Thursday, December 1, 2011


Finally saw this film and can see why it was highly praised and equally strongly criticized.

What's good about it is the story-as-story sucks you in and pays off with some strong emotional satisfaction. It brought tears to my eyes several times, as well as gave me a few laughs. Much of that can be attributed to the acting.

Emma Stone in the starring role has turned into everything Lindsay Lohan's younger years seemed to promise for her career as an adult actor before she got derailed by her problems. Stone has a few repetitive quirks that may become mannered if she keeps them much longer, but they work for her character in THE HELP pretty consistently.

Viola Davis is once again a wonder to behold on screen, as she anchors every character she plays in a reality so tangible you feel like you know her from the moment she first appears on screen, and have known her forever by her last scene.

Octavia Spencer is the revelation of the film, as many critics and audience members have testified to, but so is the always unique embodiment of character that Leslie Jordan brings to a small role that almost steals the movie as the newspaper editor.

Allison Janney, Sissy Spacek and Cicely Tyson do their usual screen magic. Mary Steenburgen does a good job too, though in a role that wastes her talent and screen presence.

But the criticism is correct too, because almost every character is a stereotype, most of them overdone, some of them way overdone, though to perfection, like Jessica Chastain as the newly rich "white trash" wife of the wealthiest male character, or Bryce Dallas Howard as "Hilly" the racist female villain of the book and film.

The author of the book was criticized by many for hiding a not so subtle racism behind the guise of attacking historic racism. Set in the early 1960s in Jackson, Mississippi, the story is meant to expose the complexities of relations between well-to-do "white" Southern young wives and their definitely-not-well-to-do and no longer young "black" maid/nannies.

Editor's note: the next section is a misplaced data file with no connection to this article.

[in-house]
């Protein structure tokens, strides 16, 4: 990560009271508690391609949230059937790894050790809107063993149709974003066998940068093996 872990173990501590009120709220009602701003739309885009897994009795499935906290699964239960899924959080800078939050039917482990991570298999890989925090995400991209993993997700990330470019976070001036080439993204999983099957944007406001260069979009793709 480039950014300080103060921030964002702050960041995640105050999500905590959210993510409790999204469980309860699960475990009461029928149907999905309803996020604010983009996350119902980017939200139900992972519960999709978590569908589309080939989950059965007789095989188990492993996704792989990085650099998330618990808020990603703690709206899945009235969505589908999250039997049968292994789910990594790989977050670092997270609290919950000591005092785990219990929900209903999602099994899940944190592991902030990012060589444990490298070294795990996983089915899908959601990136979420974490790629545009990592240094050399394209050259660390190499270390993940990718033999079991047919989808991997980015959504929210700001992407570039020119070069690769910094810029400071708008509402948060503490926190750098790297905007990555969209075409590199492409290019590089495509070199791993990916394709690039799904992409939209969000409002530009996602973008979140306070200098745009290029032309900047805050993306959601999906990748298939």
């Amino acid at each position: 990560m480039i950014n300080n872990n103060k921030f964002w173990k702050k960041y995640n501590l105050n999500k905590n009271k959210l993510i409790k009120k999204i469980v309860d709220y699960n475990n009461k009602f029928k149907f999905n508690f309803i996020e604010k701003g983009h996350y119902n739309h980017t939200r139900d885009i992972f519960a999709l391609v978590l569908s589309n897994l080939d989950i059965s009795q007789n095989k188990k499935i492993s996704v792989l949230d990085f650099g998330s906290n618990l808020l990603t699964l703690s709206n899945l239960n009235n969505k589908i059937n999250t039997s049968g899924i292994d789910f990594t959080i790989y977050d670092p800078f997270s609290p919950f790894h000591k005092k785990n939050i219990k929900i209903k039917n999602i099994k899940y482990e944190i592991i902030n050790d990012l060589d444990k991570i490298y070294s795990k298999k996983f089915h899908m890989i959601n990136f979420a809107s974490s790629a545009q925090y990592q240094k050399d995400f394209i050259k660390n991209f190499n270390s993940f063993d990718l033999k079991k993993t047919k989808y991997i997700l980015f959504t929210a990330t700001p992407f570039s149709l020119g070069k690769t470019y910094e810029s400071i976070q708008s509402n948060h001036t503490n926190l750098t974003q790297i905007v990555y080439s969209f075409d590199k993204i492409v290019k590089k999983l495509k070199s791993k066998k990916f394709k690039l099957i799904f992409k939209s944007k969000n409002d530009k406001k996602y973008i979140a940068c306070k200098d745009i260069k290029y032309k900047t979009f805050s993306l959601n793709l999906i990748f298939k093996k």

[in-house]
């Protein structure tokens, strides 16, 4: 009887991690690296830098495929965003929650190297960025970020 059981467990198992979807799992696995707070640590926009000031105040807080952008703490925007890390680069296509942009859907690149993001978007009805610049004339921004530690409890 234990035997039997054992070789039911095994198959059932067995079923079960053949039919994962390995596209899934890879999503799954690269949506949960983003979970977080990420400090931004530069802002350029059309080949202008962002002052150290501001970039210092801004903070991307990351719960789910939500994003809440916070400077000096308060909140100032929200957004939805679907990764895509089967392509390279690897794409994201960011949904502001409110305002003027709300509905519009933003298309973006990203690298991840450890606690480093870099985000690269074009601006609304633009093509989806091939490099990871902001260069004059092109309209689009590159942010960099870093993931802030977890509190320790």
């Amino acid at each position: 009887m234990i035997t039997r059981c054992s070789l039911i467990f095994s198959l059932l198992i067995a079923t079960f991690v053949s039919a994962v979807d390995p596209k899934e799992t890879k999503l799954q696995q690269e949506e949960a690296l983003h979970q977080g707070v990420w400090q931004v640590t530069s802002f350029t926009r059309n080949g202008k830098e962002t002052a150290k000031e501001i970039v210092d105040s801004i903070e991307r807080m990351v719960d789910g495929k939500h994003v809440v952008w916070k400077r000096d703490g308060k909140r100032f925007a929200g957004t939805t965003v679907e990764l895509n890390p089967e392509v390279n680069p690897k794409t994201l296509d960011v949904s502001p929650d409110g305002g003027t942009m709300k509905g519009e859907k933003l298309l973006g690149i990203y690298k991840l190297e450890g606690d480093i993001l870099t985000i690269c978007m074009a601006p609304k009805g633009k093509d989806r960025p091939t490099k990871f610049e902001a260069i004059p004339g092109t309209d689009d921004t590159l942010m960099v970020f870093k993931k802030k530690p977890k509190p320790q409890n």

Supporters of the book and movie point to how much of an expose the story is, even if retrospectively, of how hypocritical Southern racism was in family life, particularly in terms of women. It's "a women's movie" in the sense that all the males are secondary or nonexistent characters. The story is as much about "white" racism as about "black" oppression, and the reaction to both by those brave enough to fight it (thus the Emma Stone, Viola Davis and Octavia Spencer characters).

Interestingly, most of the criticism has come from African-Americans, including "The Association of Black women Historians." (Here's a blog that delineates some of that criticism, mostly of the book.) The criticism is easily understood, e.g. that the "black" maids speak a distinct dialect from the "white" characters, that "black" husbands are either brutal or long gone, or that this is the perspective of a white author and a white director and misses the more complex realities of that time and place for African-American domestics, as well as letting the white male characters almost completely off the hook for their common sexist as well as racist treatment of their "black" domestics.

But what that criticism misses is that in the movie there are several "good" African-American male characters, either on screen or referred to, and that the "white trash" character is as stereotypical as any of the "black" characters, as are in fact all the female characters who dominate the story.

Having experienced the segregated South at very close range when I was stationed there at the time the movie is set, where I had a relationship with an African-American woman my age (we were both twenty at the time) who had worked as a domestic in a "white" household, I know that the characters in THE HELP are stereotypes, and that the movie obviously whitewashes (literally) the common "white" male boss's inappropriate and sometimes much more than inappropriate racism coupled with sexism toward any "black" female help.

But the movie does get the main emotional and psychological high points correct enough to still make it a good story. And the actors, despite the cliches in their characters as written, make each role so real they transcend the limitations of the writer's easy categorizing.

In other words, it's one of those movies about the South and race that oversimplifies too much and yet manages to also probe some aspects of those subjects that gets at some deeper truths that seem relevant to not just our recent history but our present time. All we have to do is look at the response to our president to see how many still cling to old ideas about race in this country, and have a hard time seeing past it. And I'm not just talking about "white" folks.

[In fact, a movie could be done today about "Mexican" and other "Latin" "help" in restaurants and households etc. not being treated so well either, and stereotypically, etc.]

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